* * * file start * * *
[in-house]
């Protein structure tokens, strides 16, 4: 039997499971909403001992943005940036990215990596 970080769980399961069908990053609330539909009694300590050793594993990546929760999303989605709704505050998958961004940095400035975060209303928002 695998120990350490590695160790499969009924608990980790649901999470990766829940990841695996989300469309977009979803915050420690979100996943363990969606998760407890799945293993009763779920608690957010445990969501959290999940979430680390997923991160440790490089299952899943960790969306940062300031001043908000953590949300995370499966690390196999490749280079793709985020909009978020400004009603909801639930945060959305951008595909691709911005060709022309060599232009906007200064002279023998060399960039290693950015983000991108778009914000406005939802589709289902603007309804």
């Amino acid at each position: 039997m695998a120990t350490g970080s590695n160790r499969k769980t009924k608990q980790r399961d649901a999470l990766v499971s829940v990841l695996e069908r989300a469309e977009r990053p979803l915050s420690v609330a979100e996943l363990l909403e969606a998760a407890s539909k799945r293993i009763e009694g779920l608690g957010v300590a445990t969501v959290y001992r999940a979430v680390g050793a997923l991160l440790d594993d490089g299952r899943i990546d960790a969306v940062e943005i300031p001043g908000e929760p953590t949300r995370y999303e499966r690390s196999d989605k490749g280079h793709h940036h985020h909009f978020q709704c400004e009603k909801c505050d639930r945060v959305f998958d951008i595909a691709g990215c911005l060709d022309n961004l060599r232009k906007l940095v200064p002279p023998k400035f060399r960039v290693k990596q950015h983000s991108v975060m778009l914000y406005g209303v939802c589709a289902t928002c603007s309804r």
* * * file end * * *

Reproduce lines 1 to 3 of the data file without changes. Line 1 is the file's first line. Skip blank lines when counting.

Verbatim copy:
[in-house]
């Protein structure tokens, strides 16, 4: 039997499971909403001992943005940036990215990596 970080769980399961069908990053609330539909009694300590050793594993990546929760999303989605709704505050998958961004940095400035975060209303928002 695998120990350490590695160790499969009924608990980790649901999470990766829940990841695996989300469309977009979803915050420690979100996943363990969606998760407890799945293993009763779920608690957010445990969501959290999940979430680390997923991160440790490089299952899943960790969306940062300031001043908000953590949300995370499966690390196999490749280079793709985020909009978020400004009603909801639930945060959305951008595909691709911005060709022309060599232009906007200064002279023998060399960039290693950015983000991108778009914000406005939802589709289902603007309804």
């Amino acid at each position: 039997m695998a120990t350490g970080s590695n160790r499969k769980t009924k608990q980790r399961d649901a999470l990766v499971s829940v990841l695996e069908r989300a469309e977009r990053p979803l915050s420690v609330a979100e996943l363990l909403e969606a998760a407890s539909k799945r293993i009763e009694g779920l608690g957010v300590a445990t969501v959290y001992r999940a979430v680390g050793a997923l991160l440790d594993d490089g299952r899943i990546d960790a969306v940062e943005i300031p001043g908000e929760p953590t949300r995370y999303e499966r690390s196999d989605k490749g280079h793709h940036h985020h909009f978020q709704c400004e009603k909801c505050d639930r945060v959305f998958d951008i595909a691709g990215c911005l060709d022309n961004l060599r232009k906007l940095v200064p002279p023998k400035f060399r960039v290693k990596q950015h983000s991108v975060m778009l914000y406005g209303v939802c589709a289902t928002c603007s309804r």